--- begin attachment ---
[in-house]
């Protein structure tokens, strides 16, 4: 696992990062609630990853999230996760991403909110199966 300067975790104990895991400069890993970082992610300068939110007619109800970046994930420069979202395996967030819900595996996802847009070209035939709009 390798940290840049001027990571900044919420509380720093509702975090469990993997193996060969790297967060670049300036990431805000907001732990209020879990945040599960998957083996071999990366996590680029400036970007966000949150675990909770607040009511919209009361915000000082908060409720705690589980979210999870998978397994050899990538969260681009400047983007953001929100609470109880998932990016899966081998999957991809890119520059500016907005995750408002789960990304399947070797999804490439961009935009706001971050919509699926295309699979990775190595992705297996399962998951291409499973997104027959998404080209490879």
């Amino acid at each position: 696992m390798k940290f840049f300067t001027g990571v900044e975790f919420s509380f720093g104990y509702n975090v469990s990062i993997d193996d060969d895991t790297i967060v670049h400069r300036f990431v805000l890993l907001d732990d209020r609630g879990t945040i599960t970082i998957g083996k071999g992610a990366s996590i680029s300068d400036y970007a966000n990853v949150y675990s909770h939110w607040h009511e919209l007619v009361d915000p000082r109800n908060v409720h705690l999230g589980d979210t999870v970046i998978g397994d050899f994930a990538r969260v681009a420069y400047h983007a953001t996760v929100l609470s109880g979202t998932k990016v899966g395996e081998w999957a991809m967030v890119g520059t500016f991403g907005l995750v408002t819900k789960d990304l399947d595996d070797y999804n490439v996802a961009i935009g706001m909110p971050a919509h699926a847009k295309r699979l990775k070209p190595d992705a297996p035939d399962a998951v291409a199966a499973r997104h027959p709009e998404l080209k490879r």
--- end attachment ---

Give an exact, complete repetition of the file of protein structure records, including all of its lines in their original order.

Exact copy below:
[in-house]
């Protein structure tokens, strides 16, 4: 696992990062609630990853999230996760991403909110199966 300067975790104990895991400069890993970082992610300068939110007619109800970046994930420069979202395996967030819900595996996802847009070209035939709009 390798940290840049001027990571900044919420509380720093509702975090469990993997193996060969790297967060670049300036990431805000907001732990209020879990945040599960998957083996071999990366996590680029400036970007966000949150675990909770607040009511919209009361915000000082908060409720705690589980979210999870998978397994050899990538969260681009400047983007953001929100609470109880998932990016899966081998999957991809890119520059500016907005995750408002789960990304399947070797999804490439961009935009706001971050919509699926295309699979990775190595992705297996399962998951291409499973997104027959998404080209490879």
């Amino acid at each position: 696992m390798k940290f840049f300067t001027g990571v900044e975790f919420s509380f720093g104990y509702n975090v469990s990062i993997d193996d060969d895991t790297i967060v670049h400069r300036f990431v805000l890993l907001d732990d209020r609630g879990t945040i599960t970082i998957g083996k071999g992610a990366s996590i680029s300068d400036y970007a966000n990853v949150y675990s909770h939110w607040h009511e919209l007619v009361d915000p000082r109800n908060v409720h705690l999230g589980d979210t999870v970046i998978g397994d050899f994930a990538r969260v681009a420069y400047h983007a953001t996760v929100l609470s109880g979202t998932k990016v899966g395996e081998w999957a991809m967030v890119g520059t500016f991403g907005l995750v408002t819900k789960d990304l399947d595996d070797y999804n490439v996802a961009i935009g706001m909110p971050a919509h699926a847009k295309r699979l990775k070209p190595d992705a297996p035939d399962a998951v291409a199966a499973r997104h027959p709009e998404l080209k490879r």